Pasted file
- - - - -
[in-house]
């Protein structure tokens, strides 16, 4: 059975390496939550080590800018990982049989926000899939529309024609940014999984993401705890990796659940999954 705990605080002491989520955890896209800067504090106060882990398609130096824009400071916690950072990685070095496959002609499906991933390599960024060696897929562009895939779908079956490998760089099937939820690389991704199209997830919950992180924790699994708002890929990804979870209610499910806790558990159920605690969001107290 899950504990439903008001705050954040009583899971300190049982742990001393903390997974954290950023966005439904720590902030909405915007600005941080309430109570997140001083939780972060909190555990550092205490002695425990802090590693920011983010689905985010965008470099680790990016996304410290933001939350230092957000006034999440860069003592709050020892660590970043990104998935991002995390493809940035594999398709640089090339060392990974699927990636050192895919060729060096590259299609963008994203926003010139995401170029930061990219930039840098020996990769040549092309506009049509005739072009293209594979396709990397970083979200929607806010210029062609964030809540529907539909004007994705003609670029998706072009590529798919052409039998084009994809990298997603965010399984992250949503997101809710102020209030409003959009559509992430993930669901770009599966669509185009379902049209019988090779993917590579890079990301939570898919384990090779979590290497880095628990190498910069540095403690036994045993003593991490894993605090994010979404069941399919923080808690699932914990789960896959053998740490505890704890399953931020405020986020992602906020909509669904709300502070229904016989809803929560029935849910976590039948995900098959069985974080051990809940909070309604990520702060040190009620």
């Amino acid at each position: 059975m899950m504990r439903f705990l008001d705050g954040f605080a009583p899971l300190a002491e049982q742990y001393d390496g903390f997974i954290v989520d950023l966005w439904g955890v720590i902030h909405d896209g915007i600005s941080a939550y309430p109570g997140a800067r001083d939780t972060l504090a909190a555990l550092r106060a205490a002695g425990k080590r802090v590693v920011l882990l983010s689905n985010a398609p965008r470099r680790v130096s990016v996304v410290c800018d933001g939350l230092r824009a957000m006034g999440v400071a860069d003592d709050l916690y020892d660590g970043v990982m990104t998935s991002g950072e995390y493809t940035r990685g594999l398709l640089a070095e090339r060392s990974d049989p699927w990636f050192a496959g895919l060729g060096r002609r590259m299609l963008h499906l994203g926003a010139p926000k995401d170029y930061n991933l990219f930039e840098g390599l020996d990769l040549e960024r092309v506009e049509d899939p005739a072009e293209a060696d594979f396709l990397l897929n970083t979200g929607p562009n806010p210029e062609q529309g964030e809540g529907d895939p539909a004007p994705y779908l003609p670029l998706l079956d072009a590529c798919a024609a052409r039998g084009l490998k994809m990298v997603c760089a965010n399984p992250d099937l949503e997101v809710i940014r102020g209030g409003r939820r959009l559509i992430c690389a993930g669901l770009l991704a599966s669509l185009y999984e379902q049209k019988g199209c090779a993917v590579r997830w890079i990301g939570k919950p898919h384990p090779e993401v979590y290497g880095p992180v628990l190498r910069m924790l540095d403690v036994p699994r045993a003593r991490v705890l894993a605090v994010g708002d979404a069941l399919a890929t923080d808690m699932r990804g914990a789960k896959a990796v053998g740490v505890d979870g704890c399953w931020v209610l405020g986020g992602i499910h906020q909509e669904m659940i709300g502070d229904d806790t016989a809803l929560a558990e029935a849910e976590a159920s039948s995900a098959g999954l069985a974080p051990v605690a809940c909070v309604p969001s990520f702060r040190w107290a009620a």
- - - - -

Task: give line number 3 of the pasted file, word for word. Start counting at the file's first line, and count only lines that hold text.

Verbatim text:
């Amino acid at each position: 059975m899950m504990r439903f705990l008001d705050g954040f605080a009583p899971l300190a002491e049982q742990y001393d390496g903390f997974i954290v989520d950023l966005w439904g955890v720590i902030h909405d896209g915007i600005s941080a939550y309430p109570g997140a800067r001083d939780t972060l504090a909190a555990l550092r106060a205490a002695g425990k080590r802090v590693v920011l882990l983010s689905n985010a398609p965008r470099r680790v130096s990016v996304v410290c800018d933001g939350l230092r824009a957000m006034g999440v400071a860069d003592d709050l916690y020892d660590g970043v990982m990104t998935s991002g950072e995390y493809t940035r990685g594999l398709l640089a070095e090339r060392s990974d049989p699927w990636f050192a496959g895919l060729g060096r002609r590259m299609l963008h499906l994203g926003a010139p926000k995401d170029y930061n991933l990219f930039e840098g390599l020996d990769l040549e960024r092309v506009e049509d899939p005739a072009e293209a060696d594979f396709l990397l897929n970083t979200g929607p562009n806010p210029e062609q529309g964030e809540g529907d895939p539909a004007p994705y779908l003609p670029l998706l079956d072009a590529c798919a024609a052409r039998g084009l490998k994809m990298v997603c760089a965010n399984p992250d099937l949503e997101v809710i940014r102020g209030g409003r939820r959009l559509i992430c690389a993930g669901l770009l991704a599966s669509l185009y999984e379902q049209k019988g199209c090779a993917v590579r997830w890079i990301g939570k919950p898919h384990p090779e993401v979590y290497g880095p992180v628990l190498r910069m924790l540095d403690v036994p699994r045993a003593r991490v705890l894993a605090v994010g708002d979404a069941l399919a890929t923080d808690m699932r990804g914990a789960k896959a990796v053998g740490v505890d979870g704890c399953w931020v209610l405020g986020g992602i499910h906020q909509e669904m659940i709300g502070d229904d806790t016989a809803l929560a558990e029935a849910e976590a159920s039948s995900a098959g999954l069985a974080p051990v605690a809940c909070v309604p969001s990520f702060r040190w107290a009620a």